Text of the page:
Think of a screenplay’s narrative description as visual poetry. It should be clear, direct, minimal, and emotionally effective.
Tip 1: Don’t describe feelings and thoughts
A screenplay is not a novel. The viewer cannot see a character’s inner thoughts or feelings – they must be shown through action, conflict, and dialogue.
Tip 2: Cut excessive use of the words "the" and "that"
For example: As the car pulls into the driveway, the kids dash across the street and present the homemade cookies to Mrs. Smith. ‘The word "the" is used five times in this sentence. The rewritten version: As the car pulls into the driveway, kids dash across the street and present homemade cookies to Mrs. Smith - creates a more engaging read.
Tip 3: Do not describe dialogue
Unless it is background noise, dialogue must be written. If an actor is going to speak the words, then write the dialogue.
Tip 4: Ensure the images evoked are inserted in the correct order
Images are created in the reader’s mind, in the order they are read. Be sure to present the narrative in the correct order. For example: Molly and Jane shoot one another playing paint ball, creates confusion. The reader's first image is that Molly and Jane shot one another. The rewritten version: Playing paint ball, Molly and Jane shoot one another – or – Molly and Jane play paint ball and shoot one another places the images in the correct order.
Tip 5: Less is more
Create an instant picture for the reader with minimal words. Don’t describe every detail. Your job is to evoke images – not describe them.
Tip 6: Avoid camera directions
Directors don’t like to be directed - so unless you are the director, avoid including camera directions in your narrative. There are many ways a writer can subtly ‘direct’ a scene without using “ANGLE ON”, “CUT TO”, “CLOSE UP ON”, “PAN TO”, and “INSERT”.
Tip 7: Avoid the passive voice
The active voice reads better on the page – and is more engaging for a reader. Here’s how to distinguish between "active" versus "passive" sentences: The subject of an active sentence performs the action of the verb (for example: I drive the car) while in a passive sentence the subject is still the main character of the sentence, but something else performs the action (for example: The car is driven by me). Determine if the main subject of the sentence performs the action of the verb or if something else performs the action. If the main verb is a linking verb (is, was, are, seems, to be, becomes) then there is no action and the verb simply describes a state of being.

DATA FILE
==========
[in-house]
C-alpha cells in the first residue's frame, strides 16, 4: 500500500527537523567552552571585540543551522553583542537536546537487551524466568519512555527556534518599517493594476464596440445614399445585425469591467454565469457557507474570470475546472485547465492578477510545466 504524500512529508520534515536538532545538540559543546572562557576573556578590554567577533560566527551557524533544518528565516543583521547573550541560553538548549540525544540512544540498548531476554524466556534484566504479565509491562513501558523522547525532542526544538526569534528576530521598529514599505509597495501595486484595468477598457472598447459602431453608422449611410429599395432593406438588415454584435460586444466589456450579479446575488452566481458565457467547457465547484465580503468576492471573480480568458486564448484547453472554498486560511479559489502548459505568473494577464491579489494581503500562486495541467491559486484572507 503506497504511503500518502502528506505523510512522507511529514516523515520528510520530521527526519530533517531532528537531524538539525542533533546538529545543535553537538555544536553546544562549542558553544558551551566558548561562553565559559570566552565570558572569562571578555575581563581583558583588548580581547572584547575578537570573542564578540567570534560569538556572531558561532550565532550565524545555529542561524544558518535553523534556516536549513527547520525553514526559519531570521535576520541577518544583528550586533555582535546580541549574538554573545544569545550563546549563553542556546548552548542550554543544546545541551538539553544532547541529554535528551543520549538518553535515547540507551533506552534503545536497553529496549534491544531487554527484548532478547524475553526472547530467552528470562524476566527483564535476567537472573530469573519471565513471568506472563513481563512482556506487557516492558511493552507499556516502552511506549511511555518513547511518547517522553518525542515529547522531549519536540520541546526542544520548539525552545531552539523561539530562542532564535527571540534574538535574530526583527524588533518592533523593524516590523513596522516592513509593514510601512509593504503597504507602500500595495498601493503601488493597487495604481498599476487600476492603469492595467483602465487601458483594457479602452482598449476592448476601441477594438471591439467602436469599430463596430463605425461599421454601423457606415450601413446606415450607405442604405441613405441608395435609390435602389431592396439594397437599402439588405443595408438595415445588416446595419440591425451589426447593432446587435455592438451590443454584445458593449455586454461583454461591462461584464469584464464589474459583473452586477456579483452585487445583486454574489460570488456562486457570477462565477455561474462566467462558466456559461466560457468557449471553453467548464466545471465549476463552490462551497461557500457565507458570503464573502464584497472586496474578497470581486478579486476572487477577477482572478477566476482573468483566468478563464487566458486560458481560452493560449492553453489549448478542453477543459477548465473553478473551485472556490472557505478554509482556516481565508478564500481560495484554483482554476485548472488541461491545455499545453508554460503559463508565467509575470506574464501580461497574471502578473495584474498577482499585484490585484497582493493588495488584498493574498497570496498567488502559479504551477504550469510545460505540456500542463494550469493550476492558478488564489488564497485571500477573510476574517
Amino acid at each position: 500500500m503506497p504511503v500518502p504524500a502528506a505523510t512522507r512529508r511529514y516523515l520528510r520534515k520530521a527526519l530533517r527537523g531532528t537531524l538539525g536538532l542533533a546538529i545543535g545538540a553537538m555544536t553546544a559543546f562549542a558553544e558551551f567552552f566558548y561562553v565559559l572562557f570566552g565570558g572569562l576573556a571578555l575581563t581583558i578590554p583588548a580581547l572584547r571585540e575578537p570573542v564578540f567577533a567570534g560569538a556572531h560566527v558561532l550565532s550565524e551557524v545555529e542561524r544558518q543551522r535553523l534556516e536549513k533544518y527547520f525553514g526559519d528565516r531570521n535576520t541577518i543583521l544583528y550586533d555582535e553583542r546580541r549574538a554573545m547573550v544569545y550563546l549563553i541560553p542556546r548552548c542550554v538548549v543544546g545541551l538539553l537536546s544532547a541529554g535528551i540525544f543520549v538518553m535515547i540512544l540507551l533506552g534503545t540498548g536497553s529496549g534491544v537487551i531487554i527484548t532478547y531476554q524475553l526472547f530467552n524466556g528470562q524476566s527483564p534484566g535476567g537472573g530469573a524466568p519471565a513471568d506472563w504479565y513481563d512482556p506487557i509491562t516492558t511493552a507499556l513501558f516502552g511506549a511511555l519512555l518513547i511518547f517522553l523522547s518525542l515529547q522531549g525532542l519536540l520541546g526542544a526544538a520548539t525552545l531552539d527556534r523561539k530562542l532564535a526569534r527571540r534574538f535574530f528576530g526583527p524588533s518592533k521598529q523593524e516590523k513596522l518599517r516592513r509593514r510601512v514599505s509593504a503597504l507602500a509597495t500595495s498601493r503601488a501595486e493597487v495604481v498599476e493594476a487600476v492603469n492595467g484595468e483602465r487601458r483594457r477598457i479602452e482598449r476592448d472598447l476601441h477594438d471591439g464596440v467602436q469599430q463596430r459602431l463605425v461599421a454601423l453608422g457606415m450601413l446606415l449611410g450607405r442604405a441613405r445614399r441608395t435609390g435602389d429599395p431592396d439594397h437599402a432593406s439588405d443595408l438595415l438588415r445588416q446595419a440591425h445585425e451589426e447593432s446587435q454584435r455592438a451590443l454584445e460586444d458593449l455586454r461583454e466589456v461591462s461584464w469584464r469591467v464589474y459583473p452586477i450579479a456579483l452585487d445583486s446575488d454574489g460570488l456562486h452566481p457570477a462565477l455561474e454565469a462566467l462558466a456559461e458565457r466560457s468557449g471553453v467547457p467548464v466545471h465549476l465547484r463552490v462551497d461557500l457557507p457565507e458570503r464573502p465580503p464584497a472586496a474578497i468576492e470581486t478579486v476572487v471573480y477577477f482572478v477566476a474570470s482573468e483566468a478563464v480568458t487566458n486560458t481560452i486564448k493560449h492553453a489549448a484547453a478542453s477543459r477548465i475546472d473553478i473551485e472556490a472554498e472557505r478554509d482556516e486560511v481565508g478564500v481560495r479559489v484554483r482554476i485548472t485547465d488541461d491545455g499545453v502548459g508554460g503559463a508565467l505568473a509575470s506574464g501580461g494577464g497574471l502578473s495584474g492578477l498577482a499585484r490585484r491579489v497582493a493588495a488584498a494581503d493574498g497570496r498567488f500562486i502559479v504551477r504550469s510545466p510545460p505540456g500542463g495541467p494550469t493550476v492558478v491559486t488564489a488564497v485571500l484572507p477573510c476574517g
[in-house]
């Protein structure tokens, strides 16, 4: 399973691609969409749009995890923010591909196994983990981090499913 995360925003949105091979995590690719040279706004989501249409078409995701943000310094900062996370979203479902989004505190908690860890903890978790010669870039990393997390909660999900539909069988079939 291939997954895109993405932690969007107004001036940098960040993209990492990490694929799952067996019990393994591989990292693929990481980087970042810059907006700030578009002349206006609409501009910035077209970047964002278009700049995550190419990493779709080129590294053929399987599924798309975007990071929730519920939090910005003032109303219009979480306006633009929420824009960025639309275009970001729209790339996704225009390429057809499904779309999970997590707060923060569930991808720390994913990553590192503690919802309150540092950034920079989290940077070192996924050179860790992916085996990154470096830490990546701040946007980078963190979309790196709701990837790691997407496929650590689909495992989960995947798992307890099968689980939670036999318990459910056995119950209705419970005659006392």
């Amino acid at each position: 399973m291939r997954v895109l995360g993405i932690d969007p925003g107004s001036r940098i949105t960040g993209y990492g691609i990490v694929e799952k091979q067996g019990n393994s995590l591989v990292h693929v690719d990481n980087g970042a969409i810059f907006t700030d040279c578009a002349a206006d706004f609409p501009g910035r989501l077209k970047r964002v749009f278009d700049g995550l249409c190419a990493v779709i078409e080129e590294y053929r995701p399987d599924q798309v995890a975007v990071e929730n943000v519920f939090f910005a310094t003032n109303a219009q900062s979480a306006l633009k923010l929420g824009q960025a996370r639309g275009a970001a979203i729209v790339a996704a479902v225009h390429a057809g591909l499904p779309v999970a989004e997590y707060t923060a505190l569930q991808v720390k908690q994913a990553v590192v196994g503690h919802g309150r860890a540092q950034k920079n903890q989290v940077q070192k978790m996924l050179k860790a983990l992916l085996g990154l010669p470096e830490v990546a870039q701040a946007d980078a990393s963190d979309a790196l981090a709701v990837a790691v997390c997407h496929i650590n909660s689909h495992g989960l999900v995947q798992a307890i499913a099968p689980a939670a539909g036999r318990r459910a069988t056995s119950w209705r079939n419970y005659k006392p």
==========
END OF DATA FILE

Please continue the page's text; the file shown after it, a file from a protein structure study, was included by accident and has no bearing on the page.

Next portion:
Tip 8: Use positive descriptions
You create more impact with positive descriptions (rather than a negative description). In other words, write what IS instead of what IS NOT. For example: He was not a good-looking man vs. He had the face of a bulldog.
Tip 9: Get rid of adverbs
Adverbs are verb modifiers. They weaken your writing. Avoid them and choose strong verbs instead (run quickly becomes dash, falls heavily becomes collapses, etc.)
Tip 10: Avoid Intensifiers
Intensifiers modify adjectives. They are meaningless. Cut out: very, actually, really, usually, awfully, generally, basically, mostly, ultimately.
Tip 11: Stay away from present participles
Verbs ending in ‘ing” – talking, walking, etc. Use: she talks, he walks.
Tip 12: Don’t use "starts to" or "begins to"
Using starts to or begins to is considered amateur writing. Create more impact on the page by eliminating those phrases from your writing. Instead of she starts to run down the alleyway, write she runs down the alleyway.
Tip 13: Don’t use the phrase "there is" or "there are"
The phrase there is or there are is an unnecessary use of words. There is a car and there are people should simply be a car and people.
Tip 14: Avoid "we see" and "we hear"
We see and we hear eliminates the fictive bond between the reader and writer. It removes the reader from the experience. Instead of we hear a group of men shouting, write a group of men shout.
Tip 15: Use an online or print Thesaurus
Compile a list of words you use frequently and create a list of alternatives to use.